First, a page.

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  #1  
Old 12-14-2017, 11:22 AM
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I have a 4 year old who is a terrible eater. He will not eat most foods. For lunch, if he eats anything, it is fruit. A lot of days he doesn't eat anything. He will not eat breads(except French toast), meats, peanut butter, any veggies, cheese, very selective on fruits, any kinds of fish,eggs etc. He will eat noodles randomly. He does drink milk, so that is a plus!
At home his "go to" foods are donuts, muffins and candy. DCM has posted on FB pictures of him eating breakfast on several occasions. Most of the time, it includes donuts and sometimes candy too. So I know when he tells me what he had for breakfast, it is most likely true.
So basically, if it has sugar in it, he will eat it. (Guessing that's why he will only eat fruits most days at meal time here).

On a side note, I always give my daycare kids pjs for Christmas, so I have them step on a scale and also check their heights. This way I know what size to get them. When I had him do this, he measured at 3'4" and is 31 pounds. It seems to me that he would be considered underweight. Mom and dad have never shown any concern about his weight, but this has got me wondering if his doctor has ever said anything. I've always know he is small, but only check his weight this time of year because of the gifts, so didn't realize how small. Should I say anything to mom and dad? Clearly they know he is not a good eater, but at what point does his weight become concerning?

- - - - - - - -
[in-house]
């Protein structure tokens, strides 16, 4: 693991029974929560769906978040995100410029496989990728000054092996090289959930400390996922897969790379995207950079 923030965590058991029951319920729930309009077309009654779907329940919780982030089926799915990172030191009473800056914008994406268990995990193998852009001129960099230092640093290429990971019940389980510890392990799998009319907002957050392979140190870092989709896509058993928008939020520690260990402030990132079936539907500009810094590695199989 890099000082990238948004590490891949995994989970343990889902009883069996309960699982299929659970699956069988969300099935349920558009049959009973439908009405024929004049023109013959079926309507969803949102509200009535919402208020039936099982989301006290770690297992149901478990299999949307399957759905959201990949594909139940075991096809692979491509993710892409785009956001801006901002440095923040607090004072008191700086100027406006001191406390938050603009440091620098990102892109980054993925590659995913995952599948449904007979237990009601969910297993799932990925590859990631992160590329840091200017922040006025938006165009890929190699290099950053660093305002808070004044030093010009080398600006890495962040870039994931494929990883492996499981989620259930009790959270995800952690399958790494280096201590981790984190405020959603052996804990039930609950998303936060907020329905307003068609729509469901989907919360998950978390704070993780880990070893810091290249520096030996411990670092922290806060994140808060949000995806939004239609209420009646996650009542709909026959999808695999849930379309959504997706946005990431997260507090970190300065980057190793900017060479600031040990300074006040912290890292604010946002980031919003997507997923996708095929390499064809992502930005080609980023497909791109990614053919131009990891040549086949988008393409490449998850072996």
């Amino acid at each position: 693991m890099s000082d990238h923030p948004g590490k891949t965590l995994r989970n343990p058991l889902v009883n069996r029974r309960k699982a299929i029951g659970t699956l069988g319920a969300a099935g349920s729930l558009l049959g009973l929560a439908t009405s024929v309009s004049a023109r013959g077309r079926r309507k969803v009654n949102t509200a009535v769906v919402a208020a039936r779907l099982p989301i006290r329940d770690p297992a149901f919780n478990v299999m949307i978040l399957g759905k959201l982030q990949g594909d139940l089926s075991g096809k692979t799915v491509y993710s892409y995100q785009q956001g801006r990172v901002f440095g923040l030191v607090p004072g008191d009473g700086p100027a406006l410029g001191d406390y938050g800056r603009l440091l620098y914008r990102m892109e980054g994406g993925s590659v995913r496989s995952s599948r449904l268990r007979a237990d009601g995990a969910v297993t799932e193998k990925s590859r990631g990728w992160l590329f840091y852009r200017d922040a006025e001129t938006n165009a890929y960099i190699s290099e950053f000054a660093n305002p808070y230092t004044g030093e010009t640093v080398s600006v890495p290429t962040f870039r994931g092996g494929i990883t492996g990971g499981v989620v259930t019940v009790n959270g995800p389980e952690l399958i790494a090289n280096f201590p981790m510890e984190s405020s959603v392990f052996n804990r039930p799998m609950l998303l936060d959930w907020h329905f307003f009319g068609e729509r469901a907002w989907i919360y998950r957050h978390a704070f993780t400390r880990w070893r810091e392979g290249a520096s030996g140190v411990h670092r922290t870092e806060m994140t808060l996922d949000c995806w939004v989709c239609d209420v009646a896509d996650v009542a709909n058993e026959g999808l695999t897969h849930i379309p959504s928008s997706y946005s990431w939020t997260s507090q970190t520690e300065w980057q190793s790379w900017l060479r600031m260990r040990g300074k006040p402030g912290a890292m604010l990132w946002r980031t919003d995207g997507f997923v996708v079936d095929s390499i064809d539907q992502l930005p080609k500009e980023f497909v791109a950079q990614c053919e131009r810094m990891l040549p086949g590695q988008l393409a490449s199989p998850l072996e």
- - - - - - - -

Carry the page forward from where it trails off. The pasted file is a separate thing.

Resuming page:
I know DCM just feeds him the foods she knows he will eat for breakfast (most days he comes here after), so that is the only meal he eats most days.....
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Old 12-14-2017, 11:29 AM
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Don't worry.

Your daycare kid is the exact same size as my son (who is almost 6 and considered a healthy height and weight by his doctor).

It's too bad they feed him junk all the time, but I would not be concerned for him.
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Old 12-14-2017, 11:34 AM
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It is pretty clear that he is likely not getting the nutrition he needs and you are doing your best to help in the area. In my opinion this is not your problem. Continue to serve good foods but there is zero you can do if the parents are feeding him sugar. He will simply hold out until they feed him crap. His weight seems normal to me and unless he was not meeting milestones I would not be concerned.
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Old 12-14-2017, 11:37 AM
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Here's the thing, and I'm not being insensitive, just realistic - you can be concerned all you want but you can only do so much. You job is to offer healthy food when he's with you and his job is to decide what to eat and how much. You can't control what happens when he's home, and getting upset about it isn't going to do any good. Continue offering him good food and hopefully at some point he'll try something besides fruit. If you feel like you need to do more maybe you can compromise - serve whole wheat French Toast, put a little cinnamon sugar on his toast, make healthy muffins with whole wheat flour and fruit, etc.
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Old 12-14-2017, 11:38 AM